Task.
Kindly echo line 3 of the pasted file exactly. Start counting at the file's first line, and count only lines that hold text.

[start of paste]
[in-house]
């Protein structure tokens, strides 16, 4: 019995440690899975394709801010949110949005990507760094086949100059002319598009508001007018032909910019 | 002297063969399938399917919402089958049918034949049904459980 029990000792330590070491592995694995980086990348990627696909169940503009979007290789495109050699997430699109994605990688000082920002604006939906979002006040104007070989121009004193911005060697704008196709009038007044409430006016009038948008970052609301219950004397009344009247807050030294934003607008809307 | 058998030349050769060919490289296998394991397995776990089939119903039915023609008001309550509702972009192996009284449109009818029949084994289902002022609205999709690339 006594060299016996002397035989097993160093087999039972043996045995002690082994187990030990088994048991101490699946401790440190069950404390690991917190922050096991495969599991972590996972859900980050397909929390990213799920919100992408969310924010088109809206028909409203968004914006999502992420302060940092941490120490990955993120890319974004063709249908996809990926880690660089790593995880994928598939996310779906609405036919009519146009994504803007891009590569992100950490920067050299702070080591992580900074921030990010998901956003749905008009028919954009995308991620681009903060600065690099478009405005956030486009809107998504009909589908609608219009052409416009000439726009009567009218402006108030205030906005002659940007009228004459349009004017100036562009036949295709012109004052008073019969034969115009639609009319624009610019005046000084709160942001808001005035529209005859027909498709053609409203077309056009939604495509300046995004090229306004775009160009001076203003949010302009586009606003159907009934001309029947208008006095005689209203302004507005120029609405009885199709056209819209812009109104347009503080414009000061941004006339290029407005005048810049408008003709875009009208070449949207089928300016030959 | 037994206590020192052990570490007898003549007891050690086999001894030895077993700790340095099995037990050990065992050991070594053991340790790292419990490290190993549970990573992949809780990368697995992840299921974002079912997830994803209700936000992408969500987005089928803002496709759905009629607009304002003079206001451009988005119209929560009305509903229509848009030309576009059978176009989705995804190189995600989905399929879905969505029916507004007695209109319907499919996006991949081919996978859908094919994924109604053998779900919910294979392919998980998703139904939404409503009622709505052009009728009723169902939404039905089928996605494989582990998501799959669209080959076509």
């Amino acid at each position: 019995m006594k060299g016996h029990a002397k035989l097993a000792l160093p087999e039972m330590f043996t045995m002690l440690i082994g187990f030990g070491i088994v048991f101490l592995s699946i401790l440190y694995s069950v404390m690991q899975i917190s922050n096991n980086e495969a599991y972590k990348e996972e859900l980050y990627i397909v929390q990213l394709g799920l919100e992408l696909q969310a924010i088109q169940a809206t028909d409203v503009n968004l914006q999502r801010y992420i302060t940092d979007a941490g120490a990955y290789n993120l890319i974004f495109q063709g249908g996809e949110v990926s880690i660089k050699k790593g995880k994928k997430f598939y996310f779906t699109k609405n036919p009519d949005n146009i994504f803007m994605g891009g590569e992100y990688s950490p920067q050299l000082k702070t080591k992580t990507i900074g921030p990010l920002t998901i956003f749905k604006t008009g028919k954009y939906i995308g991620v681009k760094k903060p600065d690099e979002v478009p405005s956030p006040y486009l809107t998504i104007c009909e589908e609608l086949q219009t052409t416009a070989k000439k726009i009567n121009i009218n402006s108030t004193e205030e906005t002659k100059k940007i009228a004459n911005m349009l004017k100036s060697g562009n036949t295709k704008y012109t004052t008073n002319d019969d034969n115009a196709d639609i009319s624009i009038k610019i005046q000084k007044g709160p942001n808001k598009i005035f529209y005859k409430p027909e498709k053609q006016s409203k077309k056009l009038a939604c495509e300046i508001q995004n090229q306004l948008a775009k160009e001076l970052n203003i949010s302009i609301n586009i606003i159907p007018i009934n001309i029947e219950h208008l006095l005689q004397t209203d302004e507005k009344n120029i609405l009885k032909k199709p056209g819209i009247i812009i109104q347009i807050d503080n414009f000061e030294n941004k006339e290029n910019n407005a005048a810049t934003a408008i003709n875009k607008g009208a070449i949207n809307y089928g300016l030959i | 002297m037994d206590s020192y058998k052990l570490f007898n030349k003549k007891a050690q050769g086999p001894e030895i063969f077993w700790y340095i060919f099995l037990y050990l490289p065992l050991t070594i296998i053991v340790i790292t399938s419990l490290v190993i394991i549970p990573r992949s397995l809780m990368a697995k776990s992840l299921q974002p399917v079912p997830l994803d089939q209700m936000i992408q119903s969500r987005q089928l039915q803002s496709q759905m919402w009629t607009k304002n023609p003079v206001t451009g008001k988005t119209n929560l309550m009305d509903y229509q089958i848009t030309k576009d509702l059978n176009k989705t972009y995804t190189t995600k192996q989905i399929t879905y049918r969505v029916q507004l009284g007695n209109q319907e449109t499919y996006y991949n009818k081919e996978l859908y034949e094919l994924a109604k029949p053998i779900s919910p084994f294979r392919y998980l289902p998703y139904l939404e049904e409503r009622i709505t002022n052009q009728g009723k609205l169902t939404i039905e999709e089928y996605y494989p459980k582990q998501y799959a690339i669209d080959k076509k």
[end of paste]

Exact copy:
């Amino acid at each position: 019995m006594k060299g016996h029990a002397k035989l097993a000792l160093p087999e039972m330590f043996t045995m002690l440690i082994g187990f030990g070491i088994v048991f101490l592995s699946i401790l440190y694995s069950v404390m690991q899975i917190s922050n096991n980086e495969a599991y972590k990348e996972e859900l980050y990627i397909v929390q990213l394709g799920l919100e992408l696909q969310a924010i088109q169940a809206t028909d409203v503009n968004l914006q999502r801010y992420i302060t940092d979007a941490g120490a990955y290789n993120l890319i974004f495109q063709g249908g996809e949110v990926s880690i660089k050699k790593g995880k994928k997430f598939y996310f779906t699109k609405n036919p009519d949005n146009i994504f803007m994605g891009g590569e992100y990688s950490p920067q050299l000082k702070t080591k992580t990507i900074g921030p990010l920002t998901i956003f749905k604006t008009g028919k954009y939906i995308g991620v681009k760094k903060p600065d690099e979002v478009p405005s956030p006040y486009l809107t998504i104007c009909e589908e609608l086949q219009t052409t416009a070989k000439k726009i009567n121009i009218n402006s108030t004193e205030e906005t002659k100059k940007i009228a004459n911005m349009l004017k100036s060697g562009n036949t295709k704008y012109t004052t008073n002319d019969d034969n115009a196709d639609i009319s624009i009038k610019i005046q000084k007044g709160p942001n808001k598009i005035f529209y005859k409430p027909e498709k053609q006016s409203k077309k056009l009038a939604c495509e300046i508001q995004n090229q306004l948008a775009k160009e001076l970052n203003i949010s302009i609301n586009i606003i159907p007018i009934n001309i029947e219950h208008l006095l005689q004397t209203d302004e507005k009344n120029i609405l009885k032909k199709p056209g819209i009247i812009i109104q347009i807050d503080n414009f000061e030294n941004k006339e290029n910019n407005a005048a810049t934003a408008i003709n875009k607008g009208a070449i949207n809307y089928g300016l030959i | 002297m037994d206590s020192y058998k052990l570490f007898n030349k003549k007891a050690q050769g086999p001894e030895i063969f077993w700790y340095i060919f099995l037990y050990l490289p065992l050991t070594i296998i053991v340790i790292t399938s419990l490290v190993i394991i549970p990573r992949s397995l809780m990368a697995k776990s992840l299921q974002p399917v079912p997830l994803d089939q209700m936000i992408q119903s969500r987005q089928l039915q803002s496709q759905m919402w009629t607009k304002n023609p003079v206001t451009g008001k988005t119209n929560l309550m009305d509903y229509q089958i848009t030309k576009d509702l059978n176009k989705t972009y995804t190189t995600k192996q989905i399929t879905y049918r969505v029916q507004l009284g007695n209109q319907e449109t499919y996006y991949n009818k081919e996978l859908y034949e094919l994924a109604k029949p053998i779900s919910p084994f294979r392919y998980l289902p998703y139904l939404e049904e409503r009622i709505t002022n052009q009728g009723k609205l169902t939404i039905e999709e089928y996605y494989p459980k582990q998501y799959a690339i669209d080959k076509k």